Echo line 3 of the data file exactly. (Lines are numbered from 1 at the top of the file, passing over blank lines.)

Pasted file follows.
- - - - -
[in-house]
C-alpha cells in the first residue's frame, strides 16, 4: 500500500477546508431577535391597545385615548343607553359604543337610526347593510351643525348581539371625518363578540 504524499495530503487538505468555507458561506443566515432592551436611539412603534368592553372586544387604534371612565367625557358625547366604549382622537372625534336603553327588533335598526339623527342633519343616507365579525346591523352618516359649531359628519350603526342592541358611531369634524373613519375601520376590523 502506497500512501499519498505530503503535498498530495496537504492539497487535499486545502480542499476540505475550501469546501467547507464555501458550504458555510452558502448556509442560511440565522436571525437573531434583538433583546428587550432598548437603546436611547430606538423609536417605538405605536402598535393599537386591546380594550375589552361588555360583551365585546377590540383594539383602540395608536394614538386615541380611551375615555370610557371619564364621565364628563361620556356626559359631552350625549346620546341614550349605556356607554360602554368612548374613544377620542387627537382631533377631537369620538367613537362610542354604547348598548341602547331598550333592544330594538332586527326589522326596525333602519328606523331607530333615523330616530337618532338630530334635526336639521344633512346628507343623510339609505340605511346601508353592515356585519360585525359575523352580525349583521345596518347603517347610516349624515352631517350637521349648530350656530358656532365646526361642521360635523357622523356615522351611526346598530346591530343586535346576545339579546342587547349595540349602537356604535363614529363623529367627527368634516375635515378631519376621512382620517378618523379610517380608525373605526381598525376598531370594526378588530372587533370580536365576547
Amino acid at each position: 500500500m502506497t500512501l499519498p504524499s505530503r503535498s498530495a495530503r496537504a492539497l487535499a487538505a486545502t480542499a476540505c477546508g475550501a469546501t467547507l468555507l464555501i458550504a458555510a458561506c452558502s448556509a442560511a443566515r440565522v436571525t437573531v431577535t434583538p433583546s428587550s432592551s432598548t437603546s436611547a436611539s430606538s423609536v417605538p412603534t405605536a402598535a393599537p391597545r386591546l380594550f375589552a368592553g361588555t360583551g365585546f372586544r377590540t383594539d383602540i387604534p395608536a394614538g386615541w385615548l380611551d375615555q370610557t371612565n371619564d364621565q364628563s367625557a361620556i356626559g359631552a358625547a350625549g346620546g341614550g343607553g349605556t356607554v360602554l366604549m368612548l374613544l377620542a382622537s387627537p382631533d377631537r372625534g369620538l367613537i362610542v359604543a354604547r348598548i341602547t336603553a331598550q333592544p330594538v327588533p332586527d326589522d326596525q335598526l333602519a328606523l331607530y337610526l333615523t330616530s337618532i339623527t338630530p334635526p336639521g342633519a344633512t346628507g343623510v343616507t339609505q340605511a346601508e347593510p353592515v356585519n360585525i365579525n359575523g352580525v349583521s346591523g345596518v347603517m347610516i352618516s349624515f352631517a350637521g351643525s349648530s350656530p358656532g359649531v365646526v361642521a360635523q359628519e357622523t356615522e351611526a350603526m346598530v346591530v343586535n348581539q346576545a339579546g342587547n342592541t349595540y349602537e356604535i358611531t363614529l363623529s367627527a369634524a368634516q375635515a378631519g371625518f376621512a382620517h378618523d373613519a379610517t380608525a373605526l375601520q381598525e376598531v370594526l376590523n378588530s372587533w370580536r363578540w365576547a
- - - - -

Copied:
Amino acid at each position: 500500500m502506497t500512501l499519498p504524499s505530503r503535498s498530495a495530503r496537504a492539497l487535499a487538505a486545502t480542499a476540505c477546508g475550501a469546501t467547507l468555507l464555501i458550504a458555510a458561506c452558502s448556509a442560511a443566515r440565522v436571525t437573531v431577535t434583538p433583546s428587550s432592551s432598548t437603546s436611547a436611539s430606538s423609536v417605538p412603534t405605536a402598535a393599537p391597545r386591546l380594550f375589552a368592553g361588555t360583551g365585546f372586544r377590540t383594539d383602540i387604534p395608536a394614538g386615541w385615548l380611551d375615555q370610557t371612565n371619564d364621565q364628563s367625557a361620556i356626559g359631552a358625547a350625549g346620546g341614550g343607553g349605556t356607554v360602554l366604549m368612548l374613544l377620542a382622537s387627537p382631533d377631537r372625534g369620538l367613537i362610542v359604543a354604547r348598548i341602547t336603553a331598550q333592544p330594538v327588533p332586527d326589522d326596525q335598526l333602519a328606523l331607530y337610526l333615523t330616530s337618532i339623527t338630530p334635526p336639521g342633519a344633512t346628507g343623510v343616507t339609505q340605511a346601508e347593510p353592515v356585519n360585525i365579525n359575523g352580525v349583521s346591523g345596518v347603517m347610516i352618516s349624515f352631517a350637521g351643525s349648530s350656530p358656532g359649531v365646526v361642521a360635523q359628519e357622523t356615522e351611526a350603526m346598530v346591530v343586535n348581539q346576545a339579546g342587547n342592541t349595540y349602537e356604535i358611531t363614529l363623529s367627527a369634524a368634516q375635515a378631519g371625518f376621512a382620517h378618523d373613519a379610517t380608525a373605526l375601520q381598525e376598531v370594526l376590523n378588530s372587533w370580536r363578540w365576547a